Here is the initial design of the book. The one thing that might change is the spine. We all know how important the spine is, and we want to get it right. We may pull some of the brown into the spine, or use the fading technique that was employed on the Orange Pulp CD cover. This layout was designed by Chris Szostek, and he will also be helping with the layout and typesetting of the text.
We also have put together a quote page that will go inside the book. Here are a few of the quotes.
Ben Tanzer is a wizard. No doubt. A force. The power of the writing lies in the cracks between the big moments, Tanzer a sorcerer of subtlety and subtext. Most Likely You'll Go Your Way and I'll Go Mine is simple, pared back, up front, and beautiful, and Tanzer elevates the prose through rich scene and dialogue. Wizard Tanzer's magic book of spells is deep, and Most Likely You'll Go Your Way and I'll Go Mine is his most powerful and resonant potion.
-Nick Ostdick, editor of RAGAD and author of Sunbeams and Cigarettes.
After reading many passages from his book, I connected with it from the very beginning. I love the dialogue between the characters. Sometimes all you need is a few distinct lines or sentences to get your imagination rolling. And the title: "Most likely you go your way and I'll go mine" is compelling to me. It has a kind of "punch" to it that most titles do not. I think it's a feeling or mood we can all relate to on a personal or emotional level. It stays with you.
- Michael Paige Glover, Artist
In the way a forgotten song can bring to mind an afternoon twenty years ago with bittersweet detail, Tanzer's world is hauntingly comforting, with his trademark ability to capture days in the details for which we remember them, and remind us of all the ways the songs we loved, and the language and popular culture we shunned or embraced shaped us, perhaps even on levels we'd yet to realize only moments before. In this follow up to "Lucky Man", Tanzer further demonstrates his remarkable skill in capturing the zeitgeist of micro-eras in recent decades, seemingly drawing on a combination of observation, memory and an intuitive understanding of situational layers in his storytelling. Utilizing sharp, personal and, at times, no-frills dialogue to create achingly familiar places and wonderfully relatable moments, Tanzer so cleverly utilizes otherwise surface pop-culture references to hypothesize beginnings of social and cultural movements through decidedly recognizable characters and moments, again demonstrating his innate understanding of the inseparable if not ethereal qualities of sounds, emotions, symbols, words and other simple, sacred life details.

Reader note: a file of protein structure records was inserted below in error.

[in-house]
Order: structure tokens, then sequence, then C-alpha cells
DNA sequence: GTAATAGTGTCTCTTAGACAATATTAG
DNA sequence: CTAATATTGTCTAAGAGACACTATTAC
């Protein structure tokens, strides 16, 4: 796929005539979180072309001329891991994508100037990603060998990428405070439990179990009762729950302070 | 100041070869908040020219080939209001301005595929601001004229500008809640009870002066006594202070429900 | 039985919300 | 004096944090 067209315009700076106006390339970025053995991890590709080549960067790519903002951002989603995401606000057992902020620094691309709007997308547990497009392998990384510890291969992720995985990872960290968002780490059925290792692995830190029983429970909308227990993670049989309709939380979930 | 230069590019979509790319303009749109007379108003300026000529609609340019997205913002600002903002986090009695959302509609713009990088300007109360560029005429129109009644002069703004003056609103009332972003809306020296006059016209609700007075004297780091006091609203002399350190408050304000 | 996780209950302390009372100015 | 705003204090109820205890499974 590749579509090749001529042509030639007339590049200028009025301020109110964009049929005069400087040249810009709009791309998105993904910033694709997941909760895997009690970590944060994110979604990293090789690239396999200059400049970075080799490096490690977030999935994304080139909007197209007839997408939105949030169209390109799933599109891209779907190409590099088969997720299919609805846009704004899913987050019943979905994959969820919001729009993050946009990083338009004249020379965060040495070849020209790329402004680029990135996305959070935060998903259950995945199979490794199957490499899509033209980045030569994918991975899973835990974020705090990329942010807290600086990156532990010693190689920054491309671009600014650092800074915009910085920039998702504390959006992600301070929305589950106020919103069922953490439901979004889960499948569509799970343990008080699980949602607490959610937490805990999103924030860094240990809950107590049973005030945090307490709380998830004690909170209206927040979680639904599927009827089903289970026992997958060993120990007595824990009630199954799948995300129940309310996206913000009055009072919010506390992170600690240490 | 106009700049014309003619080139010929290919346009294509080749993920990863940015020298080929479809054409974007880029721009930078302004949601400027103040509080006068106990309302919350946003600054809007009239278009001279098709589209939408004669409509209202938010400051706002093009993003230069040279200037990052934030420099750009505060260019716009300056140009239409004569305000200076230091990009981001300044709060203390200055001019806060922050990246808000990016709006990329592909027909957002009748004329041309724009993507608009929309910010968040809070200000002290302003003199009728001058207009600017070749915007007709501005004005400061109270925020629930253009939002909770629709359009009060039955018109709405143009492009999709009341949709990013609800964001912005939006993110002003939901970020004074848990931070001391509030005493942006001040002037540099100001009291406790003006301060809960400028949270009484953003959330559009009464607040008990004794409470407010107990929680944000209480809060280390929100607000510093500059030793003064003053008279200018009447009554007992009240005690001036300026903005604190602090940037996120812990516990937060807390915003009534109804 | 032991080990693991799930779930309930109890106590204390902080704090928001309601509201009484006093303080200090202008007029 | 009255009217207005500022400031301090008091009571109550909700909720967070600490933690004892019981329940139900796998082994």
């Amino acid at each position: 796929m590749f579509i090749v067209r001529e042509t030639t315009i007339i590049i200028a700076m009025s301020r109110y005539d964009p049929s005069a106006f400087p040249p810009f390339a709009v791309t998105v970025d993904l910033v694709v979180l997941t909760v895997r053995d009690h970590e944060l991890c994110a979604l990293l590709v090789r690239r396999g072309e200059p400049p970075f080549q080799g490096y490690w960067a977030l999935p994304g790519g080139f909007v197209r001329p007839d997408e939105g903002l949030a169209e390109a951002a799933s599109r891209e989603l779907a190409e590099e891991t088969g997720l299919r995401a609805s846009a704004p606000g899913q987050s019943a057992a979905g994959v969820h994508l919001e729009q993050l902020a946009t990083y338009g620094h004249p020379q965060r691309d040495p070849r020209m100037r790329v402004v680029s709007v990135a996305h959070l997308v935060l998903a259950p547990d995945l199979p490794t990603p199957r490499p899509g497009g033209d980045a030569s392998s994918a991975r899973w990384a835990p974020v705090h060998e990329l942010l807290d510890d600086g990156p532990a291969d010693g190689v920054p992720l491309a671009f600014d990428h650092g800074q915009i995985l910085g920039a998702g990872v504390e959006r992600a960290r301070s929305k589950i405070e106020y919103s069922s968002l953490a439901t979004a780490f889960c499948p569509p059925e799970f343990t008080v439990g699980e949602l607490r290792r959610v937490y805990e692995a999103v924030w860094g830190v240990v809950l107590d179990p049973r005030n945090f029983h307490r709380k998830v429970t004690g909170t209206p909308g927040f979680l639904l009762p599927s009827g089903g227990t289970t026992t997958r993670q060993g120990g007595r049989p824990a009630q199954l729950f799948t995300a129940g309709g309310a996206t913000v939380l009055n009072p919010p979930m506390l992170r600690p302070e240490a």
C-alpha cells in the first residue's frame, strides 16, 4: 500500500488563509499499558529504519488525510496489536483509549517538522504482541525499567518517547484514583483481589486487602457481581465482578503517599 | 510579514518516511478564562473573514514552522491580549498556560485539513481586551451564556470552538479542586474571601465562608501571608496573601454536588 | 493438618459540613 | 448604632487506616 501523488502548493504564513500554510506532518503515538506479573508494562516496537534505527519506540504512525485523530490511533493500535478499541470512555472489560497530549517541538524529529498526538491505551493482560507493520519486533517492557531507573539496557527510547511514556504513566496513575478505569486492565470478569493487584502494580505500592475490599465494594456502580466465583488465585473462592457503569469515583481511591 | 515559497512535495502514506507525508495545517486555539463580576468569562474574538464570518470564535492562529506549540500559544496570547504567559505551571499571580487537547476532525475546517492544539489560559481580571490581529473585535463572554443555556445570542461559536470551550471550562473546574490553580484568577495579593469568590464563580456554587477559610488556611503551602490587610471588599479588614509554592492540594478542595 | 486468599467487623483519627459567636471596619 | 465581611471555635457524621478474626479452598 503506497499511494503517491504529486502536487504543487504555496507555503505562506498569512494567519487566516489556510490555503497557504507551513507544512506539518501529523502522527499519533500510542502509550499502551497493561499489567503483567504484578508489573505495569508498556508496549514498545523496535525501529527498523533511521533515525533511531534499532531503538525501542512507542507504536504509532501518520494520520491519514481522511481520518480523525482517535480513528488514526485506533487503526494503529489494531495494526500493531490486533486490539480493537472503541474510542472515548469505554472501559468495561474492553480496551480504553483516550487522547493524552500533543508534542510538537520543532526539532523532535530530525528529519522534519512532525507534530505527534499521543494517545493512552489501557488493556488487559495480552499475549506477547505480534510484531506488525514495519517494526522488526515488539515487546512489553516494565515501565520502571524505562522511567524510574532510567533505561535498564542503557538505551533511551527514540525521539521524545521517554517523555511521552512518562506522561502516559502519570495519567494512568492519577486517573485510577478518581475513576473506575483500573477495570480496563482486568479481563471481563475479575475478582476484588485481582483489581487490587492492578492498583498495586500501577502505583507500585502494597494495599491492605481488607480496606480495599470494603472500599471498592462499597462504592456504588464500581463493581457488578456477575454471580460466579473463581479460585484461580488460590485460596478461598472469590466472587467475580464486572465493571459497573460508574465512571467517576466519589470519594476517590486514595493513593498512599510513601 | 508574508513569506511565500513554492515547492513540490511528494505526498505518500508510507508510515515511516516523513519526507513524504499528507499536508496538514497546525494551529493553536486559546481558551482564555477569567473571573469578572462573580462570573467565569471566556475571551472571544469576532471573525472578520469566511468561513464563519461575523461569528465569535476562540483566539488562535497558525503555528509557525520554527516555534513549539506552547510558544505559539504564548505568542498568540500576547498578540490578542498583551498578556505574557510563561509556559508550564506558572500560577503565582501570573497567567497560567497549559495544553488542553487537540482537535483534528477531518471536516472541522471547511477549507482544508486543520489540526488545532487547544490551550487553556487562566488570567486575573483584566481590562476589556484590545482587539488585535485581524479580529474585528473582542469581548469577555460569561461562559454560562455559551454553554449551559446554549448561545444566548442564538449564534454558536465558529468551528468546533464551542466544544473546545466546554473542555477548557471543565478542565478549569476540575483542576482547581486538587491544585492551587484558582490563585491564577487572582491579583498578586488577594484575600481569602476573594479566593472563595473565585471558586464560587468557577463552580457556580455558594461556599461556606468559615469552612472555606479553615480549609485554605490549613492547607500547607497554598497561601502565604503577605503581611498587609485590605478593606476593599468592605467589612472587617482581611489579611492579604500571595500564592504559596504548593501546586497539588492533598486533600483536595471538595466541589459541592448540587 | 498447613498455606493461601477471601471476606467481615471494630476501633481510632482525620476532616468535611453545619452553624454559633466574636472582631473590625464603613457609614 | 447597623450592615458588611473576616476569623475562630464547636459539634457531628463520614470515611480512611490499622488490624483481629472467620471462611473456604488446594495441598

- Amy Guth, author of Three Fallen Women